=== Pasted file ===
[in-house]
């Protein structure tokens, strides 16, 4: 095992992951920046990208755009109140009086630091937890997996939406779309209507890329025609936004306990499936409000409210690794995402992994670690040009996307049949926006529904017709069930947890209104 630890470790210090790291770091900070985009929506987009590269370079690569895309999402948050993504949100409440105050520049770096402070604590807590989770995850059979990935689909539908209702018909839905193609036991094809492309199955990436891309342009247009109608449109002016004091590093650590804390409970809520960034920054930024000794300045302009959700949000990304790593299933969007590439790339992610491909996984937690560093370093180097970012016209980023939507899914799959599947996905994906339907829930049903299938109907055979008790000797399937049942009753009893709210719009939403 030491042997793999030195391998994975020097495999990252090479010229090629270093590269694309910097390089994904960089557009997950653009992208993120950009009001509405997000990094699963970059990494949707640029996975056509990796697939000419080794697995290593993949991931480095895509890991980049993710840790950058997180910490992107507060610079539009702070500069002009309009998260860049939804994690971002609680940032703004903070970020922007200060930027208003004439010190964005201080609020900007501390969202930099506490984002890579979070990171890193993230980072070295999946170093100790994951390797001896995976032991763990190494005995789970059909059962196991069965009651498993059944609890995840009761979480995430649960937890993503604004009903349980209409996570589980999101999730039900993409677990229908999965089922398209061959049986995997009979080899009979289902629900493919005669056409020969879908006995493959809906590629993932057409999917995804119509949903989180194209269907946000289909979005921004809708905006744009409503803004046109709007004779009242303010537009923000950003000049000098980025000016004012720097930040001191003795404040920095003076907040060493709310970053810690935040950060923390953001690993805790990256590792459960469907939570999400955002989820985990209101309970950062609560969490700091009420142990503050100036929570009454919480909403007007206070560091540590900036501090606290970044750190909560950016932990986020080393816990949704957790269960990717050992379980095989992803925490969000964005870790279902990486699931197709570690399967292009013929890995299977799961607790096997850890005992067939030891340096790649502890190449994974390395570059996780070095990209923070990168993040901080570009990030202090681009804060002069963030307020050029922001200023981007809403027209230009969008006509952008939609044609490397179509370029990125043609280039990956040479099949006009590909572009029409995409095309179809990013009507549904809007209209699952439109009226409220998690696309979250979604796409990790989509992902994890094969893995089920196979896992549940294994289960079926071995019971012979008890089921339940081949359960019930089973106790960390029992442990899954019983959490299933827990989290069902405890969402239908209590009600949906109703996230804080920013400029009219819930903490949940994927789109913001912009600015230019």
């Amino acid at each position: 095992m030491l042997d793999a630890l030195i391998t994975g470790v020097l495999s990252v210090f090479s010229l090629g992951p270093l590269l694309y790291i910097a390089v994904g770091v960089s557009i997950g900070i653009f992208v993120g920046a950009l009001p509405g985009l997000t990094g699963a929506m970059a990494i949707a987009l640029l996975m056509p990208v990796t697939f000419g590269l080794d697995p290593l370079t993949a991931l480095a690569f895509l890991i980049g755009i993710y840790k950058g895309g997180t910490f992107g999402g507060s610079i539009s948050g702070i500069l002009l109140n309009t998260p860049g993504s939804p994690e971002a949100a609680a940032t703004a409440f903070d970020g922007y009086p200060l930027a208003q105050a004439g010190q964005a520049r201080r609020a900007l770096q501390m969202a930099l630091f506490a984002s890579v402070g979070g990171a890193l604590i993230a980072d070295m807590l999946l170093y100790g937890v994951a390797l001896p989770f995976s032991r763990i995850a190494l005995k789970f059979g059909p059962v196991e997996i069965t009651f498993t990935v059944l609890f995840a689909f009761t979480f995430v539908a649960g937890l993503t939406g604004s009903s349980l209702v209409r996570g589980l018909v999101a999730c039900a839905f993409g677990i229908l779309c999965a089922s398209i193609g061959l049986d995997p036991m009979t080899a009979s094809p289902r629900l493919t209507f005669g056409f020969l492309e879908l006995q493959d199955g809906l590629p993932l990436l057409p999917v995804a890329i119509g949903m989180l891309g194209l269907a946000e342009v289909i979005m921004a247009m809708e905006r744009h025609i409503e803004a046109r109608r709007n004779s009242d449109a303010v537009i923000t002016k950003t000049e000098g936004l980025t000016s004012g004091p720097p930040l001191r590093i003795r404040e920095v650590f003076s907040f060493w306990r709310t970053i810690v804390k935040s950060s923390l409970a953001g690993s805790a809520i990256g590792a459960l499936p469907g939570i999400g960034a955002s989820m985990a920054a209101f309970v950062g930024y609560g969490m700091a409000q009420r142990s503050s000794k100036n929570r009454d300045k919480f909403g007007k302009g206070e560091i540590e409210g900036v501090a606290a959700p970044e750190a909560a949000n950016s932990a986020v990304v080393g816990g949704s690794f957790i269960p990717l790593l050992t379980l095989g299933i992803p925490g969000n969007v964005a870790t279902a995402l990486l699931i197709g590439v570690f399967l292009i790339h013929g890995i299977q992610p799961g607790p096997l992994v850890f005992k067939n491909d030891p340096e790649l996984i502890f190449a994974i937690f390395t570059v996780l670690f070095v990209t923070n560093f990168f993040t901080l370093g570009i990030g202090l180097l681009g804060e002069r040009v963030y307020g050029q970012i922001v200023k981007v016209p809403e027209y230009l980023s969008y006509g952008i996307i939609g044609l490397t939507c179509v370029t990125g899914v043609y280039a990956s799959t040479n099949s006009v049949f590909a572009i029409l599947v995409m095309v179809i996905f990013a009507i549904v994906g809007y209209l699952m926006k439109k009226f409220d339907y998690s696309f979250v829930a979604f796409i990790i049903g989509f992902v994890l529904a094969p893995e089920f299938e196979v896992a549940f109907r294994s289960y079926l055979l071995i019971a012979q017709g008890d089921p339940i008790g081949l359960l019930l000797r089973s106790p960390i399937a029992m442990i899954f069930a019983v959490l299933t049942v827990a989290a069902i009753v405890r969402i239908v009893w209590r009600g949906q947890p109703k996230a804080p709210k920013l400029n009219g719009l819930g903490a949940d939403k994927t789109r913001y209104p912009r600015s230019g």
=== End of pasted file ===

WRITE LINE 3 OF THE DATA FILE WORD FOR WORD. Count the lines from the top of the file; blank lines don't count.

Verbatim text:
């Amino acid at each position: 095992m030491l042997d793999a630890l030195i391998t994975g470790v020097l495999s990252v210090f090479s010229l090629g992951p270093l590269l694309y790291i910097a390089v994904g770091v960089s557009i997950g900070i653009f992208v993120g920046a950009l009001p509405g985009l997000t990094g699963a929506m970059a990494i949707a987009l640029l996975m056509p990208v990796t697939f000419g590269l080794d697995p290593l370079t993949a991931l480095a690569f895509l890991i980049g755009i993710y840790k950058g895309g997180t910490f992107g999402g507060s610079i539009s948050g702070i500069l002009l109140n309009t998260p860049g993504s939804p994690e971002a949100a609680a940032t703004a409440f903070d970020g922007y009086p200060l930027a208003q105050a004439g010190q964005a520049r201080r609020a900007l770096q501390m969202a930099l630091f506490a984002s890579v402070g979070g990171a890193l604590i993230a980072d070295m807590l999946l170093y100790g937890v994951a390797l001896p989770f995976s032991r763990i995850a190494l005995k789970f059979g059909p059962v196991e997996i069965t009651f498993t990935v059944l609890f995840a689909f009761t979480f995430v539908a649960g937890l993503t939406g604004s009903s349980l209702v209409r996570g589980l018909v999101a999730c039900a839905f993409g677990i229908l779309c999965a089922s398209i193609g061959l049986d995997p036991m009979t080899a009979s094809p289902r629900l493919t209507f005669g056409f020969l492309e879908l006995q493959d199955g809906l590629p993932l990436l057409p999917v995804a890329i119509g949903m989180l891309g194209l269907a946000e342009v289909i979005m921004a247009m809708e905006r744009h025609i409503e803004a046109r109608r709007n004779s009242d449109a303010v537009i923000t002016k950003t000049e000098g936004l980025t000016s004012g004091p720097p930040l001191r590093i003795r404040e920095v650590f003076s907040f060493w306990r709310t970053i810690v804390k935040s950060s923390l409970a953001g690993s805790a809520i990256g590792a459960l499936p469907g939570i999400g960034a955002s989820m985990a920054a209101f309970v950062g930024y609560g969490m700091a409000q009420r142990s503050s000794k100036n929570r009454d300045k919480f909403g007007k302009g206070e560091i540590e409210g900036v501090a606290a959700p970044e750190a909560a949000n950016s932990a986020v990304v080393g816990g949704s690794f957790i269960p990717l790593l050992t379980l095989g299933i992803p925490g969000n969007v964005a870790t279902a995402l990486l699931i197709g590439v570690f399967l292009i790339h013929g890995i299977q992610p799961g607790p096997l992994v850890f005992k067939n491909d030891p340096e790649l996984i502890f190449a994974i937690f390395t570059v996780l670690f070095v990209t923070n560093f990168f993040t901080l370093g570009i990030g202090l180097l681009g804060e002069r040009v963030y307020g050029q970012i922001v200023k981007v016209p809403e027209y230009l980023s969008y006509g952008i996307i939609g044609l490397t939507c179509v370029t990125g899914v043609y280039a990956s799959t040479n099949s006009v049949f590909a572009i029409l599947v995409m095309v179809i996905f990013a009507i549904v994906g809007y209209l699952m926006k439109k009226f409220d339907y998690s696309f979250v829930a979604f796409i990790i049903g989509f992902v994890l529904a094969p893995e089920f299938e196979v896992a549940f109907r294994s289960y079926l055979l071995i019971a012979q017709g008890d089921p339940i008790g081949l359960l019930l000797r089973s106790p960390i399937a029992m442990i899954f069930a019983v959490l299933t049942v827990a989290a069902i009753v405890r969402i239908v009893w209590r009600g949906q947890p109703k996230a804080p709210k920013l400029n009219g719009l819930g903490a949940d939403k994927t789109r913001y209104p912009r600015s230019g």